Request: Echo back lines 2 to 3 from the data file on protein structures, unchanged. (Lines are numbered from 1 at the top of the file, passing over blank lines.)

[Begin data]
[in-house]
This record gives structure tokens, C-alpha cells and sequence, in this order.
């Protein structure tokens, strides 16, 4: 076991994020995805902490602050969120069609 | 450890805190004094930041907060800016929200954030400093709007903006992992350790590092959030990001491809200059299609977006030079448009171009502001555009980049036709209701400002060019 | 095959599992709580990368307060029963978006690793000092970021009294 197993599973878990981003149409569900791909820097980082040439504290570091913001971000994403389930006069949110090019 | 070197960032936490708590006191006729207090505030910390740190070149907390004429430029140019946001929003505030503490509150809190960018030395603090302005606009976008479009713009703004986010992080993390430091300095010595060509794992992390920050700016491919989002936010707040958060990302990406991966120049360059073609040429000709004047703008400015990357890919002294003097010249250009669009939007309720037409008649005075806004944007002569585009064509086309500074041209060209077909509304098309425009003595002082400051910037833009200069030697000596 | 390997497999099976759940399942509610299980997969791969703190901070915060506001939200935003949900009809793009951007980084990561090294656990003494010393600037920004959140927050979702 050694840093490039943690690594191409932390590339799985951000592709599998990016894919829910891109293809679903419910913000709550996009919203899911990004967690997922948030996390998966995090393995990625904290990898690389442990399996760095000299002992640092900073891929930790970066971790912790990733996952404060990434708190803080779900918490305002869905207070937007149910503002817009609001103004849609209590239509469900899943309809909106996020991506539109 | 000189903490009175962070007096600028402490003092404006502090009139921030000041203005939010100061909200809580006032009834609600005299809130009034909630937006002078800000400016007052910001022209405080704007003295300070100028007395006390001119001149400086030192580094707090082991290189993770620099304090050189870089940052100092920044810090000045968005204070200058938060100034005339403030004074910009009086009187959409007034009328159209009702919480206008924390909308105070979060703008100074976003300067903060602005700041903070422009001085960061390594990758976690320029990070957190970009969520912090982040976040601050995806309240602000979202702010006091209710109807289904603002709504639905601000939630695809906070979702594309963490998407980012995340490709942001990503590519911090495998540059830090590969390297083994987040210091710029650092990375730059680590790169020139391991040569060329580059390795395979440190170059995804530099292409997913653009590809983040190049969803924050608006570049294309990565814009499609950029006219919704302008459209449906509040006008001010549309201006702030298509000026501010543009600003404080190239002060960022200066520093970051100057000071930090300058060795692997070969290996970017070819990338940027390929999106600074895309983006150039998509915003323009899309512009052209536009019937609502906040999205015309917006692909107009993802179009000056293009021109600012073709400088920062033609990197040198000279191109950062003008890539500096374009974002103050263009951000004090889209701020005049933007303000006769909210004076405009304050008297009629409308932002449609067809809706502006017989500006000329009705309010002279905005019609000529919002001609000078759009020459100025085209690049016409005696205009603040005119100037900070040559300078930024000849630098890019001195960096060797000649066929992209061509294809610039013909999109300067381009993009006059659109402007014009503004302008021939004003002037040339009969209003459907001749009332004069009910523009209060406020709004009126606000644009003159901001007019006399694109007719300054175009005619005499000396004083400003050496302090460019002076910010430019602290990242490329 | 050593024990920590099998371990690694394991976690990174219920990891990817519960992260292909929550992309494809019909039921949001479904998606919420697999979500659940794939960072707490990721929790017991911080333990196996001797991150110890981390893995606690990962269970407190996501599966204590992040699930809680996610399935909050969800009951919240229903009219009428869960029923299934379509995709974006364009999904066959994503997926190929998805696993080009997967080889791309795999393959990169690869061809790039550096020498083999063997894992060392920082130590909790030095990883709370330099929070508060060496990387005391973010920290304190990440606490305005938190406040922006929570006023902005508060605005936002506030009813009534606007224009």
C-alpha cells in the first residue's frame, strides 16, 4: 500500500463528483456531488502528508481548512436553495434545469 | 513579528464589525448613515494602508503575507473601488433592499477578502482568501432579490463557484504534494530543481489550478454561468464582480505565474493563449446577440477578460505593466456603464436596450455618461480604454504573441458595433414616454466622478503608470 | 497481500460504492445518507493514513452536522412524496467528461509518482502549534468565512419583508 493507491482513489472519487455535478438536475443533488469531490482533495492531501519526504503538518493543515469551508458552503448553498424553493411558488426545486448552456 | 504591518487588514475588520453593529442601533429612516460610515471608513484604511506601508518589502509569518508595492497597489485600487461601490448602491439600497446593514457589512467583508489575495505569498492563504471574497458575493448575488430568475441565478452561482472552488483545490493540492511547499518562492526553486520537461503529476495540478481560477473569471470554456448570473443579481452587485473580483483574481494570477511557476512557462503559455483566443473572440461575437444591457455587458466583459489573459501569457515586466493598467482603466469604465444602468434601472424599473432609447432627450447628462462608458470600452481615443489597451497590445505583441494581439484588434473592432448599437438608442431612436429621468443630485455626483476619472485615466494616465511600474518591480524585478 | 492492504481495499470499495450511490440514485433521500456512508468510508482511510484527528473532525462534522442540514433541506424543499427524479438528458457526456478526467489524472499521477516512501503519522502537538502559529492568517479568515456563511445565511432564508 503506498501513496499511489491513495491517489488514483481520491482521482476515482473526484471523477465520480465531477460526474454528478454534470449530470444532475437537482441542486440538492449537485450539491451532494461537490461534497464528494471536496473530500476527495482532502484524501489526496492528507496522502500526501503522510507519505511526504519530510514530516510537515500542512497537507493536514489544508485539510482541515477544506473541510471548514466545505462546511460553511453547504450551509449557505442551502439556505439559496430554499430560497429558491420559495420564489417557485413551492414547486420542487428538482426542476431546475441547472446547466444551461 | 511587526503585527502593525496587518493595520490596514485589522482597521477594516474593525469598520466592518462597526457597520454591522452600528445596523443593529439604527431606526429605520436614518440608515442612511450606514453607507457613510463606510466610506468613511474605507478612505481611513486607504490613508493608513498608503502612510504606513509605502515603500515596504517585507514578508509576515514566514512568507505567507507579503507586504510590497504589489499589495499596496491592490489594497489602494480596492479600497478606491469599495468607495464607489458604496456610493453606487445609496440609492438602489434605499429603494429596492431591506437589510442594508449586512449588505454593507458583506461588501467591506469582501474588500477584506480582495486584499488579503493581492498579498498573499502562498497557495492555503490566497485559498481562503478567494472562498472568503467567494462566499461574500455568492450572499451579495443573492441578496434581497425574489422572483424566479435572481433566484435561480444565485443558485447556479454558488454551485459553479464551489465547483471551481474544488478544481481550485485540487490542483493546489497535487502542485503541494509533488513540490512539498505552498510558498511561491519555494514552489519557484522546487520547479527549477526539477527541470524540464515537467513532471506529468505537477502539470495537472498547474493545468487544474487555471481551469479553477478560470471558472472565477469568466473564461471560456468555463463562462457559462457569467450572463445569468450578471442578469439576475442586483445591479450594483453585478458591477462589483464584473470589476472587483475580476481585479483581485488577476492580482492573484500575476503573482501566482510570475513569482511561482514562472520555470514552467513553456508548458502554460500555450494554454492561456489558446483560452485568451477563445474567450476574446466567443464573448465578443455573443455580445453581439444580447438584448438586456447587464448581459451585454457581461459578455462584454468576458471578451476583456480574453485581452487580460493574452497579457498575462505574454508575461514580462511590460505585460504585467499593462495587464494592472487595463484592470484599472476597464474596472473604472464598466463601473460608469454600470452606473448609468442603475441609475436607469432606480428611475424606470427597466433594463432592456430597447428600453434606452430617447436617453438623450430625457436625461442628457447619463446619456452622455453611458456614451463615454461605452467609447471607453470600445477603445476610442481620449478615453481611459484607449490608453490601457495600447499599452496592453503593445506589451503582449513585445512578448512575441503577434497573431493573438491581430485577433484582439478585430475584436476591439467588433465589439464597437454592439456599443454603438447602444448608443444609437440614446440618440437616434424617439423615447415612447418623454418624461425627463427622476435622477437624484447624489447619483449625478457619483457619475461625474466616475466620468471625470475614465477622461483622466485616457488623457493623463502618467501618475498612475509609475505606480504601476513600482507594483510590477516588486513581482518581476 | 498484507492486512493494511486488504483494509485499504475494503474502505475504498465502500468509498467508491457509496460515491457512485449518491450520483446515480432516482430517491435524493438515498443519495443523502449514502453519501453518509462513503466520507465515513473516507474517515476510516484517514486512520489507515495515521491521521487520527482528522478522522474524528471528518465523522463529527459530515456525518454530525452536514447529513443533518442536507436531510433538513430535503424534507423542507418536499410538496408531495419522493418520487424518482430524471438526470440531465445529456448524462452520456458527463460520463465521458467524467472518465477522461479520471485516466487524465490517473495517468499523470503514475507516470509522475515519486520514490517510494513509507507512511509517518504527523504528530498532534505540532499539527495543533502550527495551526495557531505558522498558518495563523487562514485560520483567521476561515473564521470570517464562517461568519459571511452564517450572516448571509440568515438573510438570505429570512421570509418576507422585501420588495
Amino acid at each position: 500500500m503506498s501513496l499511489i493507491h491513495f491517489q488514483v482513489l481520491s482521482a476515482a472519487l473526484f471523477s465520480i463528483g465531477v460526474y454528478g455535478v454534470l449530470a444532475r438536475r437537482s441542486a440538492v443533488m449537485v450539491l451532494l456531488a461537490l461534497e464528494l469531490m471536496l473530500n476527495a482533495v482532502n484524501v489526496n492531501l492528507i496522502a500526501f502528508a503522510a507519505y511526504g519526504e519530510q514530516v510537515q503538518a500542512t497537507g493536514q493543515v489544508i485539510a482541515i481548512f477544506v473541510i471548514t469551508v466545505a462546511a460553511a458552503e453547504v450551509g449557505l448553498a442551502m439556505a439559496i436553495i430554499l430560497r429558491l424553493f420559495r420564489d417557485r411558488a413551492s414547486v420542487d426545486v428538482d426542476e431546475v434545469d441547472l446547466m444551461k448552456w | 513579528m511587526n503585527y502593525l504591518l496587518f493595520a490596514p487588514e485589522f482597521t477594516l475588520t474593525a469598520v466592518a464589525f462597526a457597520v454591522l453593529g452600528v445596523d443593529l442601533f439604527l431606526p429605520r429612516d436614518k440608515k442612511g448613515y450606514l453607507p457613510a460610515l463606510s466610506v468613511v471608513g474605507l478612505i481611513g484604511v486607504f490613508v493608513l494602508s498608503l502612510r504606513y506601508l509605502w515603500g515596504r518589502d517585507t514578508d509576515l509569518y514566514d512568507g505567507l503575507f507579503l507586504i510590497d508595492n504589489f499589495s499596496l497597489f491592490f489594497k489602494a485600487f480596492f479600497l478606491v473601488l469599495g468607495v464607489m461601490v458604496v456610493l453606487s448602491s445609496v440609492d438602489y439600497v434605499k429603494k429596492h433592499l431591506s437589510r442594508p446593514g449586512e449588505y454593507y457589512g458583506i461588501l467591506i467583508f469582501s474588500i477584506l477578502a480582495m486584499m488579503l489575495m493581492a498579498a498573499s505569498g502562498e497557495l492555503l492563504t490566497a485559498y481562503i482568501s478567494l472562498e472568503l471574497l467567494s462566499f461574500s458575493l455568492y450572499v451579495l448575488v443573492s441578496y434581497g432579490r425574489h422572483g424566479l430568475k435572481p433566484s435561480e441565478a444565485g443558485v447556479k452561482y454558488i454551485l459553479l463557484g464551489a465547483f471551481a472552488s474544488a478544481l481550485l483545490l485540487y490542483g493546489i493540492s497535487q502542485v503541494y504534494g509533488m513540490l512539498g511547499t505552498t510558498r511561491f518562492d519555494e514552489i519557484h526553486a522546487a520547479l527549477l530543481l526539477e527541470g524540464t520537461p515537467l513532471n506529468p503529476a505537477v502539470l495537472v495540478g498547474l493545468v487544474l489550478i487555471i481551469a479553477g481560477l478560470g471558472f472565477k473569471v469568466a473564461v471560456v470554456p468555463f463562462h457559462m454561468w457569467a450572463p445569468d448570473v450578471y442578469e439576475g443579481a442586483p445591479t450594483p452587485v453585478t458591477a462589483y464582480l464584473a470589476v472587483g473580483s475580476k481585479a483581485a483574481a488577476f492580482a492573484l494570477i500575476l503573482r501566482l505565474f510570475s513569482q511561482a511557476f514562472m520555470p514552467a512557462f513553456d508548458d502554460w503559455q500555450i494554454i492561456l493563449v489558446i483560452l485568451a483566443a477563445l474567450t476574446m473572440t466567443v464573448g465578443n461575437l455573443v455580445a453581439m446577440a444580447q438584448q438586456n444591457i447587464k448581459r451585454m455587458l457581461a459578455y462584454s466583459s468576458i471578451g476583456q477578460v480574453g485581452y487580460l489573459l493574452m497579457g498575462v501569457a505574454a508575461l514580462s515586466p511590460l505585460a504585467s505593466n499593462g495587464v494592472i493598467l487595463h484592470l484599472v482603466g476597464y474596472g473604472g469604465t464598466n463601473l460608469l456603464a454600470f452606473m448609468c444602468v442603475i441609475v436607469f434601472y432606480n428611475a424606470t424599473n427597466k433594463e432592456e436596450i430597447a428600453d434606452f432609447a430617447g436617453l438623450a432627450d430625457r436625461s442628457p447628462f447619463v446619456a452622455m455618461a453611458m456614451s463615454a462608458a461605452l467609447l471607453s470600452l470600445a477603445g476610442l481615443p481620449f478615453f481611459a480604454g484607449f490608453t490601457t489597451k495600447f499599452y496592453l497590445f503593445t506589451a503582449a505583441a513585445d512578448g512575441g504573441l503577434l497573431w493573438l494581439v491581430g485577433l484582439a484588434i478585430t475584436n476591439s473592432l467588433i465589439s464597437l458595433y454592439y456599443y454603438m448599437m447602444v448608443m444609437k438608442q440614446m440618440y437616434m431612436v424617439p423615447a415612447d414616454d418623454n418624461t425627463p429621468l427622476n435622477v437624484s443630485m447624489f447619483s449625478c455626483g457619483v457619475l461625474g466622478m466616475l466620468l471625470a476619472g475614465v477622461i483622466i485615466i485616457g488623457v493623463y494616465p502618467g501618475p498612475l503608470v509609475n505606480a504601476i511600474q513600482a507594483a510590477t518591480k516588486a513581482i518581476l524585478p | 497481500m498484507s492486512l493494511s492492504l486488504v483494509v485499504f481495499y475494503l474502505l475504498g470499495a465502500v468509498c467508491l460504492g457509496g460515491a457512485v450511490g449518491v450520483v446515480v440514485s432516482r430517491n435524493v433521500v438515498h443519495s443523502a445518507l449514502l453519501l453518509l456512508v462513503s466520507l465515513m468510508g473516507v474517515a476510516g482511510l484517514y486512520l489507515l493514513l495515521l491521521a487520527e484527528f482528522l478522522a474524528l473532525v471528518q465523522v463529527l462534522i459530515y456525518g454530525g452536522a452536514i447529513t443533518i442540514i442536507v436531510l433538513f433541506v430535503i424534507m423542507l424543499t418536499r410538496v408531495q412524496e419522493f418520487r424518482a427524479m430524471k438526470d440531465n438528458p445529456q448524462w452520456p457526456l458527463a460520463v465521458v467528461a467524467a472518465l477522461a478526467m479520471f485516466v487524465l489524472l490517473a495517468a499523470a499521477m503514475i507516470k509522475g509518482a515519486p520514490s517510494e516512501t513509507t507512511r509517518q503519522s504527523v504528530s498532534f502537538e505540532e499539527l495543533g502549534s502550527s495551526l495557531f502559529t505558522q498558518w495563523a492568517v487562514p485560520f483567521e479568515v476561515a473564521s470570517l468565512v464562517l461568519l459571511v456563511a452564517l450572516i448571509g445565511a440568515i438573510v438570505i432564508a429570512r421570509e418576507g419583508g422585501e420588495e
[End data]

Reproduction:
This record gives structure tokens, C-alpha cells and sequence, in this order.
């Protein structure tokens, strides 16, 4: 076991994020995805902490602050969120069609 | 450890805190004094930041907060800016929200954030400093709007903006992992350790590092959030990001491809200059299609977006030079448009171009502001555009980049036709209701400002060019 | 095959599992709580990368307060029963978006690793000092970021009294 197993599973878990981003149409569900791909820097980082040439504290570091913001971000994403389930006069949110090019 | 070197960032936490708590006191006729207090505030910390740190070149907390004429430029140019946001929003505030503490509150809190960018030395603090302005606009976008479009713009703004986010992080993390430091300095010595060509794992992390920050700016491919989002936010707040958060990302990406991966120049360059073609040429000709004047703008400015990357890919002294003097010249250009669009939007309720037409008649005075806004944007002569585009064509086309500074041209060209077909509304098309425009003595002082400051910037833009200069030697000596 | 390997497999099976759940399942509610299980997969791969703190901070915060506001939200935003949900009809793009951007980084990561090294656990003494010393600037920004959140927050979702 050694840093490039943690690594191409932390590339799985951000592709599998990016894919829910891109293809679903419910913000709550996009919203899911990004967690997922948030996390998966995090393995990625904290990898690389442990399996760095000299002992640092900073891929930790970066971790912790990733996952404060990434708190803080779900918490305002869905207070937007149910503002817009609001103004849609209590239509469900899943309809909106996020991506539109 | 000189903490009175962070007096600028402490003092404006502090009139921030000041203005939010100061909200809580006032009834609600005299809130009034909630937006002078800000400016007052910001022209405080704007003295300070100028007395006390001119001149400086030192580094707090082991290189993770620099304090050189870089940052100092920044810090000045968005204070200058938060100034005339403030004074910009009086009187959409007034009328159209009702919480206008924390909308105070979060703008100074976003300067903060602005700041903070422009001085960061390594990758976690320029990070957190970009969520912090982040976040601050995806309240602000979202702010006091209710109807289904603002709504639905601000939630695809906070979702594309963490998407980012995340490709942001990503590519911090495998540059830090590969390297083994987040210091710029650092990375730059680590790169020139391991040569060329580059390795395979440190170059995804530099292409997913653009590809983040190049969803924050608006570049294309990565814009499609950029006219919704302008459209449906509040006008001010549309201006702030298509000026501010543009600003404080190239002060960022200066520093970051100057000071930090300058060795692997070969290996970017070819990338940027390929999106600074895309983006150039998509915003323009899309512009052209536009019937609502906040999205015309917006692909107009993802179009000056293009021109600012073709400088920062033609990197040198000279191109950062003008890539500096374009974002103050263009951000004090889209701020005049933007303000006769909210004076405009304050008297009629409308932002449609067809809706502006017989500006000329009705309010002279905005019609000529919002001609000078759009020459100025085209690049016409005696205009603040005119100037900070040559300078930024000849630098890019001195960096060797000649066929992209061509294809610039013909999109300067381009993009006059659109402007014009503004302008021939004003002037040339009969209003459907001749009332004069009910523009209060406020709004009126606000644009003159901001007019006399694109007719300054175009005619005499000396004083400003050496302090460019002076910010430019602290990242490329 | 050593024990920590099998371990690694394991976690990174219920990891990817519960992260292909929550992309494809019909039921949001479904998606919420697999979500659940794939960072707490990721929790017991911080333990196996001797991150110890981390893995606690990962269970407190996501599966204590992040699930809680996610399935909050969800009951919240229903009219009428869960029923299934379509995709974006364009999904066959994503997926190929998805696993080009997967080889791309795999393959990169690869061809790039550096020498083999063997894992060392920082130590909790030095990883709370330099929070508060060496990387005391973010920290304190990440606490305005938190406040922006929570006023902005508060605005936002506030009813009534606007224009």